NASA artificial star will soon dot the skies

NASA artificial star will soon dot the skies

/ 09:47 AM July 09, 2024

Science and technology have gone so far that humanity has reached the heavens and beyond.

Soon, world-famous space agency NASA will take advancement further by launching the NASA artificial star.

The Landolt Space Mission will launch the manmade celestial object in 2028 or 2029. It will orbit the Earth from 22,236 miles away while staying above the United States. 

READ: China will launch first-ever ‘lobster eye’ telescope


While the artificial star may sound cool, it will serve a seemingly mundane purpose: telescope calibration. Scientists will use it to adjust telescopes to observe heavenly bodies more accurately.

How will the NASA artificial star work?

This article will further explain the project’s purpose by comparing it to getting prescription lenses.

Ophthalmologists usually start by asking a patient to read letters on a board.

These have different font sizes that correspond to how many diopters or “eye grades” you’ll need to correct your vision. Then, they narrow down the intensity you need by making you look through a device without blinking.


The machine will show a photo of a house on a hill, and your eye doctor will show various versions of the image.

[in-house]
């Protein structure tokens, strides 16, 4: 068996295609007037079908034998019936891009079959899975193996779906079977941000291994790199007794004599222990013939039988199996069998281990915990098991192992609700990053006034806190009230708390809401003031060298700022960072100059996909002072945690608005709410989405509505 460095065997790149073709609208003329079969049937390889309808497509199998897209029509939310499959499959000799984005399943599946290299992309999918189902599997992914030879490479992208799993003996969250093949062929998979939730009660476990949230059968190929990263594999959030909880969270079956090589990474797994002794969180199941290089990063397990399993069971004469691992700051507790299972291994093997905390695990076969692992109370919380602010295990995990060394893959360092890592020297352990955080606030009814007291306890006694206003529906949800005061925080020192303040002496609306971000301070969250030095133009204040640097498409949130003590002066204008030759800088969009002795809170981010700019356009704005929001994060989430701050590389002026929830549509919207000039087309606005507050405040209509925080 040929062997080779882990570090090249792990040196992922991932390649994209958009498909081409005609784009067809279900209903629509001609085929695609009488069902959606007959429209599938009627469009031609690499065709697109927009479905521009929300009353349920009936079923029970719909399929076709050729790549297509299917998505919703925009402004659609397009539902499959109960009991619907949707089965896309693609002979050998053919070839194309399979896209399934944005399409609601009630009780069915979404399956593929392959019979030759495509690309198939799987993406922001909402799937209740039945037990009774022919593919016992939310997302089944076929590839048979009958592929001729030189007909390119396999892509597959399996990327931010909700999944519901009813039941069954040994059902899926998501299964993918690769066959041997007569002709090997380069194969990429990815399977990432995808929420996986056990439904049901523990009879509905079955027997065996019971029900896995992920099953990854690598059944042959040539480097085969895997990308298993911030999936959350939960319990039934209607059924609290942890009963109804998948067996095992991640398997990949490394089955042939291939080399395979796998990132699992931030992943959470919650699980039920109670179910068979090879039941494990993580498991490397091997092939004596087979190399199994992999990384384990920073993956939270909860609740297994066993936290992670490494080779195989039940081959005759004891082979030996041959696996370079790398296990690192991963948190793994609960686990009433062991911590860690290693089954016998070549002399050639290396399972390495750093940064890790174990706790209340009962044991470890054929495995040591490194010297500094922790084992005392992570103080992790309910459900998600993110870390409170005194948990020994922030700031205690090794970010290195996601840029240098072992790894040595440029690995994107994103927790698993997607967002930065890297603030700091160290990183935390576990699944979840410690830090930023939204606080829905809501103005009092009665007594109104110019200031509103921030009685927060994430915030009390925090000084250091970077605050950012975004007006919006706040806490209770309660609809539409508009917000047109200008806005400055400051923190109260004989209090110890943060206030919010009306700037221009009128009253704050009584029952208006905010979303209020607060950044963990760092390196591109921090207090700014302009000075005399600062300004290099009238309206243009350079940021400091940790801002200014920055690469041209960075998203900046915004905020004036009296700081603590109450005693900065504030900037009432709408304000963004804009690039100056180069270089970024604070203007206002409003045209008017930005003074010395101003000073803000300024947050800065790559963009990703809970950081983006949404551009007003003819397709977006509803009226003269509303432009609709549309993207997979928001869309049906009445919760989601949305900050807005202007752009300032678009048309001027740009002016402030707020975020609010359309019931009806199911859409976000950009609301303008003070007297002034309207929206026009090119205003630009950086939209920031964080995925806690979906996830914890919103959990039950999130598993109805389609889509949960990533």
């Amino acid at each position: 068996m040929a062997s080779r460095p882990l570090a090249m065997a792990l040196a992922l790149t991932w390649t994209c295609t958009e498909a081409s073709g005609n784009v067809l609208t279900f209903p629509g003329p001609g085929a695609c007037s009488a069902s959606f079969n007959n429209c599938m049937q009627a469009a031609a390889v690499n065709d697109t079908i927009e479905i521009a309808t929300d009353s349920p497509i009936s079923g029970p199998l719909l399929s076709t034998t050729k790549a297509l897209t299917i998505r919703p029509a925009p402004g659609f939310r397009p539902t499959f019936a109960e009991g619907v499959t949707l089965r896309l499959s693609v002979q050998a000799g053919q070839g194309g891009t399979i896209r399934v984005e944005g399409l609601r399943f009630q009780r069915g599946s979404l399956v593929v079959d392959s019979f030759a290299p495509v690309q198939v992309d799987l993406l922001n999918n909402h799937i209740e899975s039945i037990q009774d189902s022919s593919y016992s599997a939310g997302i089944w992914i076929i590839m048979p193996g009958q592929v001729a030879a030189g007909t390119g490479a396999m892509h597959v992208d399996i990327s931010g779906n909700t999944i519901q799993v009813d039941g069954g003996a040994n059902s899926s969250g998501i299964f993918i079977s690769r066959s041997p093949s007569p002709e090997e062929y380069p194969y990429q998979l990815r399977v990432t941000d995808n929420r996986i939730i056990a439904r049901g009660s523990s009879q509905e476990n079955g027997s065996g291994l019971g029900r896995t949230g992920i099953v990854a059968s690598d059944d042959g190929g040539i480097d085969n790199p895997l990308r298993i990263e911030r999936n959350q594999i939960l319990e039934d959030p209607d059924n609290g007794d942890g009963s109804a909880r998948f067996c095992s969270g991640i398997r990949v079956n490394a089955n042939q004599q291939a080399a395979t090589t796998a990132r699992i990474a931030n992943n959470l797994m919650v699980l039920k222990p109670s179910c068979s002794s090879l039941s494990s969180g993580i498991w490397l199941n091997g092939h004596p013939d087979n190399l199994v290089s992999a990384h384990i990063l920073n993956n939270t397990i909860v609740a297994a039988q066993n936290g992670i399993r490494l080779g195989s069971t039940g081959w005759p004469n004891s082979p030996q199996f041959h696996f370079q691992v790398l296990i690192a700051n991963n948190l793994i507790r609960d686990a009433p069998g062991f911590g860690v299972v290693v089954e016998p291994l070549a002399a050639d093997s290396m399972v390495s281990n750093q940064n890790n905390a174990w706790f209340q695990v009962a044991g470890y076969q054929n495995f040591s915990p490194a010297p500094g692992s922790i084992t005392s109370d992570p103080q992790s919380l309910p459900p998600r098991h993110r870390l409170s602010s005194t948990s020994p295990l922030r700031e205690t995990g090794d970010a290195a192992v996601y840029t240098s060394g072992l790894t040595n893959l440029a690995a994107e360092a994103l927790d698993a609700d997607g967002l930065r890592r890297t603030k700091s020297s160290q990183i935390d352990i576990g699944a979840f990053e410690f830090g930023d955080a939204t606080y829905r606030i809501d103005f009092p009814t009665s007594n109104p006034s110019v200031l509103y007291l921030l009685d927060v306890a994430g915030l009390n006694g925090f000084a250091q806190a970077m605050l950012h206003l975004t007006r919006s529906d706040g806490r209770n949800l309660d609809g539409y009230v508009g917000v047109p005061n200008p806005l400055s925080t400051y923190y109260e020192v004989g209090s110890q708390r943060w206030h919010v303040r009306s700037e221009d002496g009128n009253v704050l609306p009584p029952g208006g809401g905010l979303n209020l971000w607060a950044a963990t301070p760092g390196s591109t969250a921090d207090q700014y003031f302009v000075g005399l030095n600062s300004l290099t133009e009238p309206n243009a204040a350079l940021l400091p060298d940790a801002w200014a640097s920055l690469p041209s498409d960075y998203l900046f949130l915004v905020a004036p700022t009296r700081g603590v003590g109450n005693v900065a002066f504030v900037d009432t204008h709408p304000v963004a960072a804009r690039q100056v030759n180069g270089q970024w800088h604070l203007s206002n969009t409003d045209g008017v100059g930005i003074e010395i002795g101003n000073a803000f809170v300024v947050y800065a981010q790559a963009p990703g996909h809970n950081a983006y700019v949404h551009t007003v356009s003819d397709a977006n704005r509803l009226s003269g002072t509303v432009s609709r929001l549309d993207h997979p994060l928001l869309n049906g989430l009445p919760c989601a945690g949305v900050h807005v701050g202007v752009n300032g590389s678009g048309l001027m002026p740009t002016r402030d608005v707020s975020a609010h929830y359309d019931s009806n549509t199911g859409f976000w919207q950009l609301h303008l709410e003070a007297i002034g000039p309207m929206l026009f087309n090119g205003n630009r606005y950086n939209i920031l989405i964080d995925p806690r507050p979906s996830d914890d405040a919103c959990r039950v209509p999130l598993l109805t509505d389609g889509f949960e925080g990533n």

Next, the eye doctor will ask whether you can see it clearly so that they can select the right lenses for your eyes.


Similarly, scientists in California, Chile, and Hawaii will observe the NASA artificial star with their telescopes to adjust them. Despite the name, it will not shine like a real star.

The Landolt satellite will have satellites that people can view with home telescopes but not with the naked eye. 

“These will be more than 100 times dimmer than the faintest thing the eye can see in the darkest locations,” Peter Plavchan told the Institute of Electrical and Electronics Engineers (IEEE).

He’s the Landolt Space Mission’s principal investigator, and he explained that most telescopes are highly inaccurate. “Some say they are accurate within 1%, some 2% or 3% or worse,” Plavchan stated.

“The mission aims to decrease this uncertainty to less than 0.5%.”

The NASA artificial star’s success will enable astronomers to better measure star properties like its age, size, and temperature.

Also, it may help scientists learn more about dark energy, the mysterious entity that is likely pushing the universe apart. 

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“I’m an exoplanet astronomer, so I’m very excited about how improving our knowledge of stars can improve our knowledge of planets around those stars,” Plavchan stated.

TOPICS: Outer Space, technology
TAGS: Outer Space, technology

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